By the Menzoid
I have two theories when it comes to Heather Mallick’s bizarre, poison-penned attack on the male gender. One is that Heather Mallick is simply being sensational for the sake of sensationalism. If so, this is truly the cheapest form of journalism. It’s just way too easy. Any hack can pull that off. Pick a subject, any subject. How about, say, intergenerational marriage? Ergo, if a nine-year-old and a mature adult love one and other, who are we to get in the way of their consensual relationship?
See? Writing preposterous copy and passing it off as serious commentary just to generate “buzz” is strictly amateur hour.
I won’t bother dwelling on the odious double-standard inherent to Mallick’s rant. After all, replace the word “men” in her column with any other identifiable group – say, “blacks” or “Muslims” – and there’d be hell to pay. Exhibit A: Juan Williams.
Actually, what am I suggesting? A Heather Mallick temper tantrum painting any other identifiable group with the same brush due to the actions of a single person would never see the light of day in a bastion of contrived political correctness such as the Toronto Star.
So, I defer to Theory #2: Maybe – just maybe – Heather Mallick honestly believes she’s writing the truth. And maybe, like all good authors, Mallick is drawing upon personal experience.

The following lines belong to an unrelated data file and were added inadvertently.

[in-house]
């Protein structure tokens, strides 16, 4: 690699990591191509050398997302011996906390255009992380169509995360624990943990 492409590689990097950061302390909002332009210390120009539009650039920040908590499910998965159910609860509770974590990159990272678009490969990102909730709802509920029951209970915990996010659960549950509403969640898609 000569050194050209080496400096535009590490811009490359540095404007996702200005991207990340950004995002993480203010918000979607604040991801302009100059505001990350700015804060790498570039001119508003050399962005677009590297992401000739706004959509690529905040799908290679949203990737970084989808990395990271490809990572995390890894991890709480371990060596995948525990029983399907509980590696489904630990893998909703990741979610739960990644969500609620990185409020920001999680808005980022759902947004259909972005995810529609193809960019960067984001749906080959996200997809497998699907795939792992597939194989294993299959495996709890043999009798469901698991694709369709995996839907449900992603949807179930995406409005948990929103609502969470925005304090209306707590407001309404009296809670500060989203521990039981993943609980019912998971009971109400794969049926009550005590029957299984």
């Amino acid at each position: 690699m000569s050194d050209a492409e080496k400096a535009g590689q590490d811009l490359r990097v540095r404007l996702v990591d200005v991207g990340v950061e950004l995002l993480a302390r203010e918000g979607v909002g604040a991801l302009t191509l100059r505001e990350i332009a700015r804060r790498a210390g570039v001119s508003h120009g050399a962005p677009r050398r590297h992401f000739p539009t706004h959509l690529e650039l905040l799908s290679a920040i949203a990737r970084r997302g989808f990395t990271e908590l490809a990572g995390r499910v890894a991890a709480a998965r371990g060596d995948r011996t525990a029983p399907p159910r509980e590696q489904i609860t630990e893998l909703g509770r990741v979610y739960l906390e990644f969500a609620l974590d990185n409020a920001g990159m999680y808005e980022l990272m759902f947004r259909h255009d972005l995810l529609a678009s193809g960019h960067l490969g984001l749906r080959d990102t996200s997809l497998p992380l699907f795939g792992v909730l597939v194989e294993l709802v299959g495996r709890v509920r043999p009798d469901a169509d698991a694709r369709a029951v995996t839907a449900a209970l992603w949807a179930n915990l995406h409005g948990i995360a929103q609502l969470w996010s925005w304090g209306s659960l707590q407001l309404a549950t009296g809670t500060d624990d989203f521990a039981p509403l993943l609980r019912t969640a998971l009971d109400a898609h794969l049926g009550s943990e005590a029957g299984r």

If this is indeed the case, oh, how my heart goes out to Heather. Was her father truly that horrid during her formative years? Did she suffer from the unwanted advances of a creepy uncle? Was every male teacher a pompous chauvinist? Was every eligible bachelor a two-timing weasel? Is her current husband that detestable?
If so, what rotten, lousy luck. To continually meet one horrid, misogynistic man after another… it simply defies the odds. I mean, to constantly hook up with that tiny percentile of men who really do despise women is nothing short of awe-inducing bad karma.
As most rational people know full well, women tend to have fathers and brothers and uncles and husbands and teachers and mentors and sons and friends and colleagues who are, pardon the phrase, “nice guys.” They are not misogynists. They do not harbour rape fantasies. They don’t despise females.
On the contrary. They love women. They admire the nurturing, kind spirit that is inherent to motherhood. If such weren’t the case, I fear our species would be on the brink of extinction.
I never had a father in my life. But I did have a grandfather, at least until I was 13. My grandfather had immigrated to Canada from Scotland in 1946. Prior to that, he was on an extended five-year excursion, otherwise known as fighting the Nazis. It took a toll: I was told that when he left Glasgow at the start of World War Two, he had a full head of red hair. And when he returned, every single follicle on his scalp was whiter than ivory.
Although a qualified engineer, he was on the short end of the stick in terms of finding a job in Canada when he emigrated here thanks to his age and the influx of men returning home from overseas. The best he could manage was a foreman’s position at a garbage dump in Toronto’s west end. Ever the optimist, his continual refrain was, “The work’s dirty, but the money’s clean.”